This book has a long history and was initiated by a seminar given by the second author and a paper he wrote. The response was so positive that it was made into a book that has known several translations and is used as a textbook for courses worldwide. Since the sixth edition Barbara Gastel has joined in and with this new edition, she has become the first author since Robert Day has been emeritus for a while now. The evolution of digital publishing has revolutionized the scientific publishing landscape, which made a new revised edition necessary (the previous one is from 2011). New items are for example the ORCID (that is a unique digital identifier distinguishing an author from any other researcher), the archiving of your (published) paper, warnings against predatory journals, digital poster presentations. There is also a new chapter on editing your own work before publishing, which is somehow a summary of what has already been said in previous chapters.
Barbara Gastel has a position in biomedical sciences, and Robert Day was teaching English. Their backgrounds clearly show in the focus they have put in the book. Even though there are many general guidelines on how to disseminate your research results, and it certainly introduces inexperienced students to the whole process of publishing a research paper, in my opinion the book is very much oriented towards the habits viable in life sciences and there is an emphasis on writing correct English. I am not familiar with publication culture in social sciences, but as far as mathematics is concerned, one should, after reading this book, consult additionally some books or papers that focus on the peculiarities of publishing mathematics. You may find tens if not hundreds of relevant papers and guidelines available on the Web. Most probably your own institution has one. And then there are of course some of the "classics" listed at the bottom of this review.
Another issue with this book is that this is mainly written for native English speakers/writers and to some extent even for English speaking American students. This is relevant to understand the humor and word play that is included (there are some old and new cartoons for which language is less relevant). Although there is a section on "writing in English as a foreign language", the emphasis there and in the rest of the book is to use correct English sentences and grammar. In fact a lot of attention goes to grammatical issues and common errors. This of course is important in writing in general, hence also in scientific writing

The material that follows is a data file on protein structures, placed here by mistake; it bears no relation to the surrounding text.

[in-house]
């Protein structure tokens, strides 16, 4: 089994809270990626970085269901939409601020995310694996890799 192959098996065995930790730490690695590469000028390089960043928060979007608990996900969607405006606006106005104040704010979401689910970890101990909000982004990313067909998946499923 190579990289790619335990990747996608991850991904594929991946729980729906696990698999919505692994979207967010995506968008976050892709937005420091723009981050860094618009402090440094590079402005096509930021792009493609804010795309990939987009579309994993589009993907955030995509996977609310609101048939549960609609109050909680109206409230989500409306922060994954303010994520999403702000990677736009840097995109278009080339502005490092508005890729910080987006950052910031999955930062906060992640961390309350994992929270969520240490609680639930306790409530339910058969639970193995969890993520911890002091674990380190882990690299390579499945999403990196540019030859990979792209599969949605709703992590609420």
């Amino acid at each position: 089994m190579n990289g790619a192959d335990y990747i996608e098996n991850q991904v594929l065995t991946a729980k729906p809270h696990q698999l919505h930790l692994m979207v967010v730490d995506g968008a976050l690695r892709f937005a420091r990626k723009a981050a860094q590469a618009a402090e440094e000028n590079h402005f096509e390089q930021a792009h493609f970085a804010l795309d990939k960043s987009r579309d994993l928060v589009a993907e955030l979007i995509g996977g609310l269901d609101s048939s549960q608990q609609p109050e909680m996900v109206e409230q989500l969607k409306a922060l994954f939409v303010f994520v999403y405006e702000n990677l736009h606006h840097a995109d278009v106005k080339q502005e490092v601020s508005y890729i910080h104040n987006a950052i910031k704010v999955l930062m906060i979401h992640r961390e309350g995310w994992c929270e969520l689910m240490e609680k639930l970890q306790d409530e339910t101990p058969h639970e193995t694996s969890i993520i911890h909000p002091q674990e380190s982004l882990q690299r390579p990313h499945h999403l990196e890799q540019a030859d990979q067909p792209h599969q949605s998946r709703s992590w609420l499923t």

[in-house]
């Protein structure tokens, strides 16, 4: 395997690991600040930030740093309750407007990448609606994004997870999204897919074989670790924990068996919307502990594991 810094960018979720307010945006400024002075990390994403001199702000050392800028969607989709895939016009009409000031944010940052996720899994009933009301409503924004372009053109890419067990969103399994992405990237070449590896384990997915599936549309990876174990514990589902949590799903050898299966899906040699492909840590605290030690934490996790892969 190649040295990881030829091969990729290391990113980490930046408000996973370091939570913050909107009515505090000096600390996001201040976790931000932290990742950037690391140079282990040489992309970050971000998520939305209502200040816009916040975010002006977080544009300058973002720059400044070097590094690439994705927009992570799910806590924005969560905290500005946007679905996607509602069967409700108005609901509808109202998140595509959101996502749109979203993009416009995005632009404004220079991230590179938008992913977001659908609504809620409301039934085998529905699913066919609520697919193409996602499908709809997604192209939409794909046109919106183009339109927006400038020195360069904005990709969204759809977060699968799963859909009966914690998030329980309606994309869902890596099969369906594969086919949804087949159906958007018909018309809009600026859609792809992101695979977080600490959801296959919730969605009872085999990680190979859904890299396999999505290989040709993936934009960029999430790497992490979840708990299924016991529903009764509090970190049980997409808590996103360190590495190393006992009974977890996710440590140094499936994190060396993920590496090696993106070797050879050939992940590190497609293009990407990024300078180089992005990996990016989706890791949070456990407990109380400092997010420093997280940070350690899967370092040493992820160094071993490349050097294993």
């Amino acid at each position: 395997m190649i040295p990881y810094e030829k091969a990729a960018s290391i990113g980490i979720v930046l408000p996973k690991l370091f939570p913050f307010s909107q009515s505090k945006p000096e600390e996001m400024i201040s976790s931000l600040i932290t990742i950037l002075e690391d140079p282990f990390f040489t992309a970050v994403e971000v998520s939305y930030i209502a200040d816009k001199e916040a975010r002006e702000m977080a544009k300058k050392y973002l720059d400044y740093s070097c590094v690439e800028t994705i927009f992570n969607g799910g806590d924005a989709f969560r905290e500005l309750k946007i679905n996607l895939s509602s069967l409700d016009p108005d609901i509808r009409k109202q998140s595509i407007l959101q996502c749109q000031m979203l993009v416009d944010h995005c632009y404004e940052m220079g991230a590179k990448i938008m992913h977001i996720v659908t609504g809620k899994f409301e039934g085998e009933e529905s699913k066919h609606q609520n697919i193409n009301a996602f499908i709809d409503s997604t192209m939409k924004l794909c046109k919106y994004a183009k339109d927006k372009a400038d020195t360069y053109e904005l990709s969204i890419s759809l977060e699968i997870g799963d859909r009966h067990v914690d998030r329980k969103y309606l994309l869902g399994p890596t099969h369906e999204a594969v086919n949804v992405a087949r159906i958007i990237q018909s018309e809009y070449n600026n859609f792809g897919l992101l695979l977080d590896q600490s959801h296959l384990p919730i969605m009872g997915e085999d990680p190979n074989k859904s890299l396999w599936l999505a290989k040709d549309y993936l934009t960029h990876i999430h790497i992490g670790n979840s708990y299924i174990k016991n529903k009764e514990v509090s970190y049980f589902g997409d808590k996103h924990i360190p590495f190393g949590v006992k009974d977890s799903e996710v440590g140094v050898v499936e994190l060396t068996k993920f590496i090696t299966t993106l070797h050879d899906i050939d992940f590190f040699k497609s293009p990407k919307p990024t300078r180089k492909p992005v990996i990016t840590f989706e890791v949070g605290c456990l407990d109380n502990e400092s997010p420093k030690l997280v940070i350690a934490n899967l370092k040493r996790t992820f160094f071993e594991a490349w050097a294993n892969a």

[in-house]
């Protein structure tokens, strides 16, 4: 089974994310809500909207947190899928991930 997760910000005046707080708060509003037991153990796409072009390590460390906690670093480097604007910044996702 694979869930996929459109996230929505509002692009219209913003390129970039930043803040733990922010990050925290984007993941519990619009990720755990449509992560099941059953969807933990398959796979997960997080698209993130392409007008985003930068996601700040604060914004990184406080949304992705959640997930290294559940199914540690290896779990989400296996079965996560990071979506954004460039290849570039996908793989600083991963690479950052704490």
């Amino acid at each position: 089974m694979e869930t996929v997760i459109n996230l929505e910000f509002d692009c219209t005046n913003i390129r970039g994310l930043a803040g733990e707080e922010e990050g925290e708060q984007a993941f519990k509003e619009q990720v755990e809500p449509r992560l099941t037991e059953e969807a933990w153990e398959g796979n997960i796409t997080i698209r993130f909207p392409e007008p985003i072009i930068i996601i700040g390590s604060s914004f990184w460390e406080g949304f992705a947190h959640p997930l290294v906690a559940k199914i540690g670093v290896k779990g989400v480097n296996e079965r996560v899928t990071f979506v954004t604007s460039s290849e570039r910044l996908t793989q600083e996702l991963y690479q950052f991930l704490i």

Another repeated pattern that is used throughout the book is the IMRAD (Introduction, Methods, Results, and Discussion) structure in all writings or presentation, whether it is a paper, a thesis, a seminar, a report, or whatever. To some extent this also applies to mathematical papers, but not as strictly as it is in life sciences. This format is much more suited for empirical papers, and in some journals publishing experimental results, especially in chemistry or biomedical journals, these five words are actually used as section titles. The results section is the main thing and many of the technicalities or formulas are sometimes banned from the paper and are added as "additional material" provided elsewhere. This is not exactly how a mathematical paper should be composed.
So in this book, guidelines on how to write your paper are following the IMRAD paradigm. After discussing the title, the list of authors, their addresses and emails, the I, M (here referring to Methods and Materials), R, and D sections are discussed separately, and the paper is finished with appropriate acknowledgements and references. The intended readership is obviously the community of students who did bot publish before, so the whole process is explained including the selection of a journal, submitting your paper, the refereeing, and how to react to it, and finally the postrefereeing stage of proofreading and publishing. Clearly, besides all the recommendations given, most journals have specific guidelines for authors that should be consulted. This is repeatedly stressed in the book as well. But the book is covering a very broad publishing culture, by discussing also review papers, and letters to the editors, or writing for a general public, composing a conference abstract or report, or how to prepare a poster or an oral presentation, or write a thesis or a project proposal. Once you became an established author you probably are already familiar with how to write a peer review, but there is still some advice given here. Also how to write a book review, give an interview, or write a book proposal. And for the really ambitious, how to become a science communicator.